In 2008 Canon released its 5D mkii camera and almost by accident turned a new page in photo-journalism. The mkii turned photographers into film makers overnight, enabling photojournalists to produce cinema quality content in full HD for a reasonable price. The 5D has now spawned a hundred different imitators with similar HD features and the proportion of journalists with the physical capability to produce a regular stream of captivating “multimedia” has sky rocketed.
The trend hasn’t gone unnoticed and this year the World Press Photo awards recognised the global shift away from still photography’s visual dominance in newspapers. The Amsterdam based organisation created new categories for two multimedia prizes, one for traditional linear productions and secondly an award for non-linear interactive multimedia productions.
Short video put together at the Tullett Prebon London International Boat Show returns at the ExCel centre. I managed to grab two minutes with Dragons Den’s Theo Paphitis whilst he was looking round his new Sunseeker floating palace.
…is my new assumed disguise. It’s much easier to pull off than the lesser spotted motorcyclist, and so after a breif soujourn in Delhi, I set off along off for the Spiti and Lahaul valleys with my new companion Micaela (a girl, not a bike). It is worth noting at this point that Delhi airport is the only airport in the world, not only requiring an entry ticket, but with a series of kinks made in the arrivals lounge so that anyone who does not wish to pay the extortionate sixty rupee ticket is forced to bear the wrath of the people they are meeting, when they are forced to sit aimlessly waiting for their collection which will never come in the lounge. There is no sign alerting people in the lounge. I flash my British passport, mutter something about my father being the viceroy and storm the lounge without a ticket, a small blonde package arrives for me shortly courtesy of Virgin Atlantic.
Bianca (the motorcycle) is temporarily mothballed in the warehouse of a terribly friendly sikh man, who is allowing me to store her there for the bargainous price of five hundred rupees; no wonder he was so friendly to me, if foreigners gave me their money so willingly, i would also be terribly friendly to everyone i met.
It was good to be away from the hordes of Israelis, their constant marijuana smoking, miserable expression and colourful clothes and back in another Tibeten enclave; Spiti. I find myself longing to evade backpacker centres like Manali after a month or so in India, due to their bland samey food, lack of any charector and a plethora of beggars, sadhus and other religious maniacs including enclaves of Jewish black hatted fundementalists, who sensing my semetic vibrations, approach me constantly in order to make claim donations to various right wing causes and projects. Arriving in Kibber (Spiti) it’s clear that i’m back in the land of Lama and am cheerfully informed by a weather beaten looking chap that in these parts they secretly eat cows (they pretend they are Yaks). They tend to perform their criminal acts in the winter time, when the roads are closed and the noisy Hindus can’t disturb them; it’s unfortunate because i rather fancy a good rare steak. I have already nearly been lynched for the cow horns that were attached to the front screen of my bike, and revenge is always best with HP sauce.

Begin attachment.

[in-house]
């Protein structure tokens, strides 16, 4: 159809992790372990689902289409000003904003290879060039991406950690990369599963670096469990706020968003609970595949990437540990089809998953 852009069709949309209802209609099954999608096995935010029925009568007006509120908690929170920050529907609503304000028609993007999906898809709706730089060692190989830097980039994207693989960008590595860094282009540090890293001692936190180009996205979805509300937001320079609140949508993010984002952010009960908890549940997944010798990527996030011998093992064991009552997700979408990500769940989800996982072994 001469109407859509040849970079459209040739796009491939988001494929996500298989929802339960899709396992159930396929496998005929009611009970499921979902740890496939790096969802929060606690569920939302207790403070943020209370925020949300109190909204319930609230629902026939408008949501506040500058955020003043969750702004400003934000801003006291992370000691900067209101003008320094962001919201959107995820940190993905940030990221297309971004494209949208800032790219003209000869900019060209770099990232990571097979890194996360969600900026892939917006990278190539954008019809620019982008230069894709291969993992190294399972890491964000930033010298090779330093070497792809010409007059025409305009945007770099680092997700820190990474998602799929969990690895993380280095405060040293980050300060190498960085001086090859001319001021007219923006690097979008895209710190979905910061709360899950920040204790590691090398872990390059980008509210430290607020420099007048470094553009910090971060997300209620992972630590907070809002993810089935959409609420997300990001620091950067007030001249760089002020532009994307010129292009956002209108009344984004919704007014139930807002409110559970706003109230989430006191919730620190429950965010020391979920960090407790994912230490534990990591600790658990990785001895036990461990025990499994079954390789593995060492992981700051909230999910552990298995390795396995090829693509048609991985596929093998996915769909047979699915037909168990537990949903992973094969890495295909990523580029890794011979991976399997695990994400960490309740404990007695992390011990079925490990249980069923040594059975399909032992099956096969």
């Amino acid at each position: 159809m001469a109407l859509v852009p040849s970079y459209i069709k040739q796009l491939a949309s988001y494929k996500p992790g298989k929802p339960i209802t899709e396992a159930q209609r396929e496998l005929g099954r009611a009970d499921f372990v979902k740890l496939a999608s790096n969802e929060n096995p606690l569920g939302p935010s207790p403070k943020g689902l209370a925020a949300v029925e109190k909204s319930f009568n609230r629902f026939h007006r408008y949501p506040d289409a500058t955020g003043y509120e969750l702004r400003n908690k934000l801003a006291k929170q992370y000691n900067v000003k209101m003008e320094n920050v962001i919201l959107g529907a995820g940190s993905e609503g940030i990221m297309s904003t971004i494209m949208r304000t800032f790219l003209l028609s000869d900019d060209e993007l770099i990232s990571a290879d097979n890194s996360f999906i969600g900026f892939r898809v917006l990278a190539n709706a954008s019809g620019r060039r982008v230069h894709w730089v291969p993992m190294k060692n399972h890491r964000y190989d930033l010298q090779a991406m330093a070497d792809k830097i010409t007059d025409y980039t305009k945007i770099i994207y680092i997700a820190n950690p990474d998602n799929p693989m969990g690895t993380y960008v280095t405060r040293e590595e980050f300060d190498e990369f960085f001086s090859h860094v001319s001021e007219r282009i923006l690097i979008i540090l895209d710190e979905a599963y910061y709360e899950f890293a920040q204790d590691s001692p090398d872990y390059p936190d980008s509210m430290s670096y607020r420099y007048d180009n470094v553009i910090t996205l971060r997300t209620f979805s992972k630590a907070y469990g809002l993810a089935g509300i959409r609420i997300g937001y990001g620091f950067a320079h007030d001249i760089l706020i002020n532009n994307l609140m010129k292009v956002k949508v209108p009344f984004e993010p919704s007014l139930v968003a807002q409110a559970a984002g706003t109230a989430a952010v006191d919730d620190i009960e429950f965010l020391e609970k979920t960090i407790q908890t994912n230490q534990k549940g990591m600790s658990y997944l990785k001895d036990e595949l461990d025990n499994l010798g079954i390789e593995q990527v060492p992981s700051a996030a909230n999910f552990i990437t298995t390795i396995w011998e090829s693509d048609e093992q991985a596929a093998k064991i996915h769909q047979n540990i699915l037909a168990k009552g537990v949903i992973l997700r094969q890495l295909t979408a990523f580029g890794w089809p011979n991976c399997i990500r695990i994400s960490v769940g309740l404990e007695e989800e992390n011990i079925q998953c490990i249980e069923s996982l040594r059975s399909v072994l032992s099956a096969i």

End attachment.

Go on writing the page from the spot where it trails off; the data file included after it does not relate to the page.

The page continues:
The nice thing about Spiti valley is that all the nutters and eccentrics come out of the woodwork, and i soon realise that i feel at home with them. I think i may have inherited it from my dear old father; Bing Sheffer, who has the unquestionable skill of scouting out a lunatic from a crowd in about four seconds. I’m not tallking about the Swiss chap of Manali, who walks round with nothing more than an orange turban on his head and a dirty pair of y-fronts on; he in only a dull and uninspiring cliche. I’m talking about Bertram Cuntclaw from Doofing on the Weir, who spends copious amounts of time camped in the nether regions of the Shetland Islands watching birds, with nothing more than a raincoat, a trangia stove, some binoculars and if he’s feeling extravagant a packet of pork scratchings. It dawns on me that these people are not only terribly interesting, but that being a geek is actually terribly hip. I therefore conclude that it is, important to start to plan out a life of eccentricism in a small black notebook; it was not long ago that i noticed that all genuine lunatics carry around a small black book and pencil, as if they were Darwin himself to note down mad thoughts and ideas. In my act of emulation, without too much effort, mine is nearly full. It’s full of good ideas, recipes, places to visit, business ideas and quotes. Another traveler (although this seems to imply that you carry a wooden flute and have hemp underpants; mine are cotton and from Harrods of Knightsbridge) from Holland has the most magnificent pair of Oxford brogues for his travels, a pair of wooden Dr. Pippin glasses and the best collection of mad white hair i have ever seen in my life. All of them are totally unsuitable of his pursuits in the hills, but all add some valuable charactor to the inquisitive and roaming little man. What sort of reception do you expect at a rural hill village without a good pair of brogues, a Billingham’s camera bag, and prehaps a few expired copies of the Daily Telegraph, along with your black notebook?
The journey to Kathmandu will resume shortly.